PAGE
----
GIP or the double agonist GP-1 / GIP require the GIP receptor in the brain in order to reduce body weight and food intake. Photo credit: Helmholtz Zentrum München
The GIP receptor in the central nervous system plays a crucial role in regulating body weight and food intake. This is shown by a current study by the Helmholtz Zentrum München, ETH Zurich and the German Center for Diabetes Research (DZD). The study, now published in Cell Metabolism, identifies new targets for developing drug treatments for obesity and type 2 diabetes.
Dual agonists targeting the receptors for glucagon-like peptide 1 (GLP-1) and glucose-dependent insulinotropic polypeptide (GIP) are promising new drug candidates for the treatment of obesity and diabetes. The new study shows how GIP lowers body weight. GIP is a hormone that is produced by the digestive tract. After eating, GIP stimulates the release of insulin and thus lowers blood sugar levels. The hormone also affects the regulation of appetite. However, the mechanisms and organs by which GIP affects body weight are unknown. Until now it was unclear whether the GIP receptor should be activated or inhibited to reduce body weight and what role the brain plays in the effects of GIP. “The aim of our studies was to find out whether the GIP receptor in the brain plays a special role in the effect of GIP,” said first author Qian Zhang from the Institute for Diabetes and Obesity at the Helmholtz Center in Munich.
GIP lowers body weight through brain-mediated inhibition of food intake
The researchers were able to show that administration of GIP reduced body weight and food intake in wild-type mice, but not in mice that lack the GIP receptor in the central nervous system.
Does the hormone affect certain areas in the brain? To answer this question, the researchers studied the brain activity of mice with diet-related obesity after they were treated with GIP. “This showed increased neural activity in areas of the hypothalamus that are associated with appetite control,” said Professor Christian Wolfrum from ETH Zurich. The authors conclude that the central regulation of food intake via GIP also includes the activation of important neurons in the hypothalamus.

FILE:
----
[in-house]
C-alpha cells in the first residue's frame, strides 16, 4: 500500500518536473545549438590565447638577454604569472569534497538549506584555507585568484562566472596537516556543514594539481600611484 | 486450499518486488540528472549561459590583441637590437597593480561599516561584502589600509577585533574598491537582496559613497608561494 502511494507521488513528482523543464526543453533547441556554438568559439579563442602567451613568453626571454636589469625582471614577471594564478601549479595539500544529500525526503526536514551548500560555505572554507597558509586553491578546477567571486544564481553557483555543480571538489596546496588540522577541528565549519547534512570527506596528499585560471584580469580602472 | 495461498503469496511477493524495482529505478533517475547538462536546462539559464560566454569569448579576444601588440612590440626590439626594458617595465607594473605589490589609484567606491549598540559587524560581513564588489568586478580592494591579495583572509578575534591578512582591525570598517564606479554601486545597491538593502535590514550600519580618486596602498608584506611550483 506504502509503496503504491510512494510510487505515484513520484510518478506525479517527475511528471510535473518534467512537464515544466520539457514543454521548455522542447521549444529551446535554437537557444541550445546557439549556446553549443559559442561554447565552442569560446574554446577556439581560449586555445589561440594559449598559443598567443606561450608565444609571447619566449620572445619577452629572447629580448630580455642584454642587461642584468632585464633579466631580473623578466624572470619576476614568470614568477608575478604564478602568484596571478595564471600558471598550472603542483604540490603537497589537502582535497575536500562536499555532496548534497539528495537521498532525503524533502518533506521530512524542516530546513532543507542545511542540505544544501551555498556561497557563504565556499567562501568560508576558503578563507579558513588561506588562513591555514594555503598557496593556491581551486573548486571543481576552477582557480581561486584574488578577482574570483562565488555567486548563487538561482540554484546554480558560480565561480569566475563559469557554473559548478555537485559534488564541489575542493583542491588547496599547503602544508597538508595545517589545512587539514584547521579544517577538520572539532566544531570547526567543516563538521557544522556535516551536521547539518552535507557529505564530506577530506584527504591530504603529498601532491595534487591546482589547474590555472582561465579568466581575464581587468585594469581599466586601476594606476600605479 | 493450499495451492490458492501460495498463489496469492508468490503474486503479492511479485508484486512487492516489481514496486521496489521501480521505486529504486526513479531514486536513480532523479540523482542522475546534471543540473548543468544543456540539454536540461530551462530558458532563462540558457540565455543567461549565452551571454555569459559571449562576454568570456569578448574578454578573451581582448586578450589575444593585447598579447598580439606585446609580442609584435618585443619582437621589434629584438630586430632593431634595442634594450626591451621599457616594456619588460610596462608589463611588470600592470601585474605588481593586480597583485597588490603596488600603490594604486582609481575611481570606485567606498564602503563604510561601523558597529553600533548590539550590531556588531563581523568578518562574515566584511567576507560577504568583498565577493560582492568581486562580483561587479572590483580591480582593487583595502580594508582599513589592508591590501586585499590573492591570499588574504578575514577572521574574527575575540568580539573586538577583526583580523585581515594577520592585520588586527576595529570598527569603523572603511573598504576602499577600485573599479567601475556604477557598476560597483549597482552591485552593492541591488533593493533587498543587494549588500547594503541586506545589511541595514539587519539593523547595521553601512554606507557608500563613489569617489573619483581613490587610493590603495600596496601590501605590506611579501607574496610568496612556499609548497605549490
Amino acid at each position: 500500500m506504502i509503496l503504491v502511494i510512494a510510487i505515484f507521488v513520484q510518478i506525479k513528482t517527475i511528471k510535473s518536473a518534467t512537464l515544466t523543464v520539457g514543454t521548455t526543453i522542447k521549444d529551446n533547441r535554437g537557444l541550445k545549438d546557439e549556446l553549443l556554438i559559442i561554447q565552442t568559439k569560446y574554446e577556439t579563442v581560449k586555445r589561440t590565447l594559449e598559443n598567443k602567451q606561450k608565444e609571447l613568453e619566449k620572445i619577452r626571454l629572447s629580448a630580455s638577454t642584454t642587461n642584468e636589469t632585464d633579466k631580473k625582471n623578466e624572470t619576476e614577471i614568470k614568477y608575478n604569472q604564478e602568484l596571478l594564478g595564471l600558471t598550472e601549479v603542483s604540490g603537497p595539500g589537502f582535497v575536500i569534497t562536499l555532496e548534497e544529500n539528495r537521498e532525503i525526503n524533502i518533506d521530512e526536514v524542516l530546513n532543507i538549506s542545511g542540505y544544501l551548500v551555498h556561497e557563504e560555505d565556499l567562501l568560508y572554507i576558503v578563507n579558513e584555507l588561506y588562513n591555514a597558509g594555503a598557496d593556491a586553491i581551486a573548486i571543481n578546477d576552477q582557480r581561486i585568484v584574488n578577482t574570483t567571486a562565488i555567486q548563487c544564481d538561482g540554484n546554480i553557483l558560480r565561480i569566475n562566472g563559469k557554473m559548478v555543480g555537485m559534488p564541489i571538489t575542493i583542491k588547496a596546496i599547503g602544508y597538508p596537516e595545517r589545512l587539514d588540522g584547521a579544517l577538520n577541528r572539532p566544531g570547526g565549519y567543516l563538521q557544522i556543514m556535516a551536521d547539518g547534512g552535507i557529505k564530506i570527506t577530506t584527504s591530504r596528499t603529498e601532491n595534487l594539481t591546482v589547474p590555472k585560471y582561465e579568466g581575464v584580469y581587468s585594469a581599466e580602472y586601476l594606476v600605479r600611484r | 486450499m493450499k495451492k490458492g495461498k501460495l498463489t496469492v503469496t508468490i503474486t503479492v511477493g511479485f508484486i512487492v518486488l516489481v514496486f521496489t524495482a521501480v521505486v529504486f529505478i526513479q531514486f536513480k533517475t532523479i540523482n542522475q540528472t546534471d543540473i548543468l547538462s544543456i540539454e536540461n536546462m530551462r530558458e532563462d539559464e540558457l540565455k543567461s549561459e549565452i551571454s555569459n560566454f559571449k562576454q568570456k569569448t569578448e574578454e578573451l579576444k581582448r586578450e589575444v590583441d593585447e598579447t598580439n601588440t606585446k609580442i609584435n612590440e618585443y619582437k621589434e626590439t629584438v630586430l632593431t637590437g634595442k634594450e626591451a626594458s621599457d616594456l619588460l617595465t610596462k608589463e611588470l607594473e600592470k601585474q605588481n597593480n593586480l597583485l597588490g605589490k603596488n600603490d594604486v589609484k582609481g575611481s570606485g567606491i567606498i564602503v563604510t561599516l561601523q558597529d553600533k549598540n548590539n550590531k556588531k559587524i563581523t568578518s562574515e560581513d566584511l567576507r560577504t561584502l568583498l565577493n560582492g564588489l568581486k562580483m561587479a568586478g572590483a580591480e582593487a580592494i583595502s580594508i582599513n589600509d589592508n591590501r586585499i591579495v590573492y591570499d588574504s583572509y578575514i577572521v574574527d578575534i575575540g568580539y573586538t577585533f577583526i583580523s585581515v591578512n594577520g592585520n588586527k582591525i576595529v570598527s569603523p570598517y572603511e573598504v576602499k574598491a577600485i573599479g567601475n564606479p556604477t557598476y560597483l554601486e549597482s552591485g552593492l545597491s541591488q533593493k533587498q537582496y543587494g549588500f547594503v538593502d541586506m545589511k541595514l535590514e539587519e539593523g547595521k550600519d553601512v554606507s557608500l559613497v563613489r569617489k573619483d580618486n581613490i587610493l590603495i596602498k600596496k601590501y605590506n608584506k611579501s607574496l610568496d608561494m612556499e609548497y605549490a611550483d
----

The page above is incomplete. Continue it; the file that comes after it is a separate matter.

New targets for the development of drug treatments for obesity and type 2 diabetes
The new findings are also important for the development of drug treatments for obesity and type 2 diabetes. Researchers at Helmholtz Zentrum München and Indiana University have developed a new therapeutic approach for type 2 diabetes. They combined hormones in a single molecule that work equally on the receptors of the insulin-stimulating hormones GLP-1 and GIP. The double agonist lowers body weight and improves blood sugar levels1. GLP-1 / GIP double agonists are already in phase 3 clinical trials. Clinical studies showed that GLP-1 / GIP reduced body weight more than treatment with GLP-1 alone.
However, these marked differences in weight loss were not observed in mice without a GIP receptor in the CNS, says Dr. Timo Müller, last author of the new study and acting director of the Institute for Diabetes and Obesity. Here the GLP-1 / GIP double agonist and the administration of GLP-1 reduce body weight equally. “Our research shows for the first time that the GLP-1 / GIP double agonist needs the GIP receptor in the brain in order to reduce body weight and food intake,” said DZD researcher Dr. Müller. “These results could help develop new drug targets that improve signal transmission and effectiveness of the GIP receptor. This could help to further increase the metabolic benefits of treatment with GIP and GLP-1 / GIP.”
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Qian Zhang et al., The glucose-dependent insulinotropic polypeptide (GIP) regulates body weight and food intake via the CNS GIPR signal Cell Metabolism (2021). DOI: 10.1016 / j.cmet.2021.01.015
Provided by the German Center for Diabetes Research DZD
Quote: New targets for the development of drug treatment for obesity and type 2 diabetes (2021, February 10) were announced on February 10, 2021 from https://medicalxpress.com/news/2021-02-drug-treatment-obesity -diabetes.html
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